Secretariat, an equine Chariots of Fire, is the true-life tale of the mighty chestnut stallion known to intimates as Big Red.
The makers of Secretariat present him as a sacred figure, born in a stable and destined to inspire men.
Like the horse in the Book of Job, Big Red swallows the ground with fierceness and rage. And in this movie with a gospel-inflected score ("Oh Happy Day"), when the horse meets the bottomless gaze of his owner, the chestnut returns it with peace and infinite patience.
A workmanlike sports inspirational boasting a potent performance from Diane Lane, Secretariat harnesses womanpower to horsepower for galvanic effect. Director Randall Wallace (Braveheart scribe) and writer Mike Rich (The Nativity Story, The Rookie) deliver a mostly true story about a woman and her horse who both stand their ground.
Lane plays Penny Chenery, Denver homemaker, mother of four, and daughter of a Virginia horse breeder. In 1969, when her mother dies and her father's mind is clouded by dementia, Penny shuttles between Colorado and Virginia, striving to keep the family together and the family business from coming apart.
Her brother wants to liquidate Dad's stud farm. Very much her father's daughter, Penny runs her own race. She has the temerity to suggest that a thoroughbred's dam is as important as its sire, and guesses how best to produce a horse that has both stamina and speed.
Serially patronized by the farm manager, horse trainers, her husband, and her brother, Penny stands up to each, seeming to grow in height after each confrontation. Penny's only support comes from Miss Ham (reliable Margo Martindale), her father's secretary.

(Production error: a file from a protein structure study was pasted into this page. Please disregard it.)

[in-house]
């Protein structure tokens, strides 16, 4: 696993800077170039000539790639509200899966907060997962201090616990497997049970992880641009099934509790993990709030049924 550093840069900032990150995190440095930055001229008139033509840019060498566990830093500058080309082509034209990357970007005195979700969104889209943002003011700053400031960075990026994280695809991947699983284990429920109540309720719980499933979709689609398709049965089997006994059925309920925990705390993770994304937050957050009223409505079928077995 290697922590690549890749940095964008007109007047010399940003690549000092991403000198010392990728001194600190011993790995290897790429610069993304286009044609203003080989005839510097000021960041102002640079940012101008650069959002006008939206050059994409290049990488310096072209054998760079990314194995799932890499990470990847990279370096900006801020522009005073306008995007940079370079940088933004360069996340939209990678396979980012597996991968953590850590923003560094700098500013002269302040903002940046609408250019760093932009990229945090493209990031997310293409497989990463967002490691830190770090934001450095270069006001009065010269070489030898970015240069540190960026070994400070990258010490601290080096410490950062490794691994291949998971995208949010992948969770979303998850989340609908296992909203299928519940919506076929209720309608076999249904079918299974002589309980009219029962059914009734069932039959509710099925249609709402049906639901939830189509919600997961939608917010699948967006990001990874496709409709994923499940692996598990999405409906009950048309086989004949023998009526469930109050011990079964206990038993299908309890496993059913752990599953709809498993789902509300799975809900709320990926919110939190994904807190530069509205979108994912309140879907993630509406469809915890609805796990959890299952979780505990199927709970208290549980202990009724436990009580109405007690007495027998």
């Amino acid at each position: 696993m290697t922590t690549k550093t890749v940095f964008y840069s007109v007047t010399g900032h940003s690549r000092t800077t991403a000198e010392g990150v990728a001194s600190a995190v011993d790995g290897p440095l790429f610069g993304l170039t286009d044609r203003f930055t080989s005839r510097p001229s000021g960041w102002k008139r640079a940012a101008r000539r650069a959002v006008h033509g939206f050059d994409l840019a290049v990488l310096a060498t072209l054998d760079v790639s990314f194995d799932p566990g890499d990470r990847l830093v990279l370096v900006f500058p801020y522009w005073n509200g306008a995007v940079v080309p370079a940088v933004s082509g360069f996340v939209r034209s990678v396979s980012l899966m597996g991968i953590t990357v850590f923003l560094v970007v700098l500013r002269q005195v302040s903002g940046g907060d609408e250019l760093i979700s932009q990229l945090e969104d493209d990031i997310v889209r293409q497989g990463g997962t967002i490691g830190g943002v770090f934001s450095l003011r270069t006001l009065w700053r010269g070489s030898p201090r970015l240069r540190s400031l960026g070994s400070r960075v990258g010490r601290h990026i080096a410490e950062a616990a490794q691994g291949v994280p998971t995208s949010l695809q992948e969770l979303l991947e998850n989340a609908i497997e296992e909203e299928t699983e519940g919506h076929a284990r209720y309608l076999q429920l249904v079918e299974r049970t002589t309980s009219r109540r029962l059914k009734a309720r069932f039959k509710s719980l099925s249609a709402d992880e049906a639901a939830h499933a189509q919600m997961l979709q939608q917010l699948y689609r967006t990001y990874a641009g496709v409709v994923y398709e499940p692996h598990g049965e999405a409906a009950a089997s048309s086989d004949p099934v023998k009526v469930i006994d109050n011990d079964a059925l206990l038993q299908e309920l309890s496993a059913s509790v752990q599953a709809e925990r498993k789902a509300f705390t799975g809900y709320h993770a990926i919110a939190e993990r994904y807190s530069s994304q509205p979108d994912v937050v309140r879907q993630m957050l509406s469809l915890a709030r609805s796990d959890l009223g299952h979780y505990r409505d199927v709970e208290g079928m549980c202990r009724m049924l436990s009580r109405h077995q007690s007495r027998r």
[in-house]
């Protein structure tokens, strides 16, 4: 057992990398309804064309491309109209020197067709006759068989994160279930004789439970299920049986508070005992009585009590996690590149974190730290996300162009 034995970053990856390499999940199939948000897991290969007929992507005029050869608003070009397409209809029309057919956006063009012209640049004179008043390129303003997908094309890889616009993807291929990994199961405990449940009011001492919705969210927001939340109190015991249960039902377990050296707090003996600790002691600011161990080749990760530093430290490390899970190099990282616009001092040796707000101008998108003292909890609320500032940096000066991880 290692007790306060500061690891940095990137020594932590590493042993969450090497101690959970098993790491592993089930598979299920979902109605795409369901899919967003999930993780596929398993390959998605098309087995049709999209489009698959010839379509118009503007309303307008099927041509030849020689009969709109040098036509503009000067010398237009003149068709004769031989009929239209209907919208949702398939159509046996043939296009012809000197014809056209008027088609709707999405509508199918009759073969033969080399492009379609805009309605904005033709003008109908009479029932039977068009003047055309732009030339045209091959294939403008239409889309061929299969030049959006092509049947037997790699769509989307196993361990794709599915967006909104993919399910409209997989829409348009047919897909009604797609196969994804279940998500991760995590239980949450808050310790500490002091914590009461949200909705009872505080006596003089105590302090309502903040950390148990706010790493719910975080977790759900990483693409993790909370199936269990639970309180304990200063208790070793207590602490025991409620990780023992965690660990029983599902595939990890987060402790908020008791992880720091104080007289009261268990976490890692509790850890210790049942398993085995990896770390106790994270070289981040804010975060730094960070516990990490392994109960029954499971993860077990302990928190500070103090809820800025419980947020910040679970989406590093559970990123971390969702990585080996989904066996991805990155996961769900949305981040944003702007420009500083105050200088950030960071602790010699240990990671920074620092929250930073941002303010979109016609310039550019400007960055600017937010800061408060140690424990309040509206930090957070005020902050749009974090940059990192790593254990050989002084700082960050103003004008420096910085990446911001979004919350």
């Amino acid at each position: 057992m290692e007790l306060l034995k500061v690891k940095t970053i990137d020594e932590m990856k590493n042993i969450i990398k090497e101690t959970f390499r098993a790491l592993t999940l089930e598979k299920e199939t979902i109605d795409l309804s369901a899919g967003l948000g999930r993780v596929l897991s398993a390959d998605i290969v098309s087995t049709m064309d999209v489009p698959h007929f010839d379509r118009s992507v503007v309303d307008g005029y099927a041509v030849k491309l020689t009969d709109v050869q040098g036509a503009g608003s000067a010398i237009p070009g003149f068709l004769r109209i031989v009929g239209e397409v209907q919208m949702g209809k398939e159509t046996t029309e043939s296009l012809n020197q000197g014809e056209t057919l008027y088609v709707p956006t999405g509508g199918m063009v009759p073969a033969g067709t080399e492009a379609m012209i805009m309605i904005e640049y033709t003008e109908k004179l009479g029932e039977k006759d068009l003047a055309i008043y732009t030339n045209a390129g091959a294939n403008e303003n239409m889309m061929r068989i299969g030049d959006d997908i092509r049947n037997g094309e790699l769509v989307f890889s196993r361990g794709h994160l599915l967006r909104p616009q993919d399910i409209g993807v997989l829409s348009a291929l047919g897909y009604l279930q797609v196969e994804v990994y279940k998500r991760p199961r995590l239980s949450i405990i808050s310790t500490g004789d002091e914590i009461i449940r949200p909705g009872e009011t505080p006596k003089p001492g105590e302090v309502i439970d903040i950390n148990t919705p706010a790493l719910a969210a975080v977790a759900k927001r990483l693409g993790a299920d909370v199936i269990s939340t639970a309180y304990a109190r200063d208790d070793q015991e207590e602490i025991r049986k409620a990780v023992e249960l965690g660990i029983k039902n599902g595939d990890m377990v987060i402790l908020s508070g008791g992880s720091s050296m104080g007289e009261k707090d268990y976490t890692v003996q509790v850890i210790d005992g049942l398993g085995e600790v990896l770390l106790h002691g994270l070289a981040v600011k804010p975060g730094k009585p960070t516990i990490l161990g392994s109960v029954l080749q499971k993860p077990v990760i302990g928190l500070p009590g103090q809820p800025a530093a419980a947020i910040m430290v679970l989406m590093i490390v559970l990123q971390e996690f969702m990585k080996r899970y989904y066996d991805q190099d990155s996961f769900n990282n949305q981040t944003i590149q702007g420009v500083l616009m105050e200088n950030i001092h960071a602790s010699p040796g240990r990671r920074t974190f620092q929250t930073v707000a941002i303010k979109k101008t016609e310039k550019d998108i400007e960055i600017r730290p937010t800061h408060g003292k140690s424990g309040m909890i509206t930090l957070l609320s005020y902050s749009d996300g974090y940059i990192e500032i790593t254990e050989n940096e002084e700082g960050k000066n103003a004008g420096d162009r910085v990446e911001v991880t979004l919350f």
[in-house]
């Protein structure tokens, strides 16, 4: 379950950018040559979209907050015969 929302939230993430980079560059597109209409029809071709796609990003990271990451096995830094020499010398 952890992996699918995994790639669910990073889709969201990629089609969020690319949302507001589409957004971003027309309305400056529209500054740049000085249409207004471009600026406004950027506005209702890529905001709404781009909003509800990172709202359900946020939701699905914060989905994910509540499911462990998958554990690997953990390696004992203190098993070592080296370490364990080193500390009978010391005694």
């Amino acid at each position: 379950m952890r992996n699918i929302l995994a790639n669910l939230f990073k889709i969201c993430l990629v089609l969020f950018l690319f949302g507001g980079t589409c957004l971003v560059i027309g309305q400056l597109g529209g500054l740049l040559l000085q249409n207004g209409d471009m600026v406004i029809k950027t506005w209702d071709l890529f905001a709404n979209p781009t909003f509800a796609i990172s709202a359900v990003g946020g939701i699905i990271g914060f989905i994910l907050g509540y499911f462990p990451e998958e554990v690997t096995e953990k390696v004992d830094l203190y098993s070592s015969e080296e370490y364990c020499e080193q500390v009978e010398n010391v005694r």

Lane, often the romantic with the downcast eyes, leads with upthrust chin and fierce eloquence. As in Braveheart, there are many rousing monologues in this speechy movie. Both as the businesswoman who believes a woman's place is in the Winner's Circle and as the mother crushed that she missed her daughter's recital, Lane is charismatic and credible.
The filmmakers present Penny and Big Red (played by five horses, including Trolley Boy, winner of the 2008 Secretariat Look-a-Like Contest) as cosmic twins, forces of nature who will not be denied.
The result, if occasionally forced, is also irresistible, especially in racing sequences shot from the jockey's perspective as if by SaddleCam. Speaking of jockeys, real-life horseman Otto Thorwarth is excellent as jockey Ron Turcotte.
Wallace is a director of moments, not of cohesive wholes. His movie is a parade of confrontations punctuated by a thrilling race. Apart from Lane and Thorwarth, actingwise the movie is a pageant of undistinguished performances by distinguished actors such as John Malkovich (as clownish horse-trainer Lucien Laurin), Fred Dalton Thompson (as improbably named breeder Bull Hancock), and Scott Glenn (as Penny's father).
While I like how Lane wears Penny's period sheaths and riding clothes, I'm puzzled by Bull's description of Lucien's getups, circa 1969: "He dresses like Superfly." 1) He doesn't. 2) Superfly, the one about the pimped-out drug dealer, wasn't released until 1972.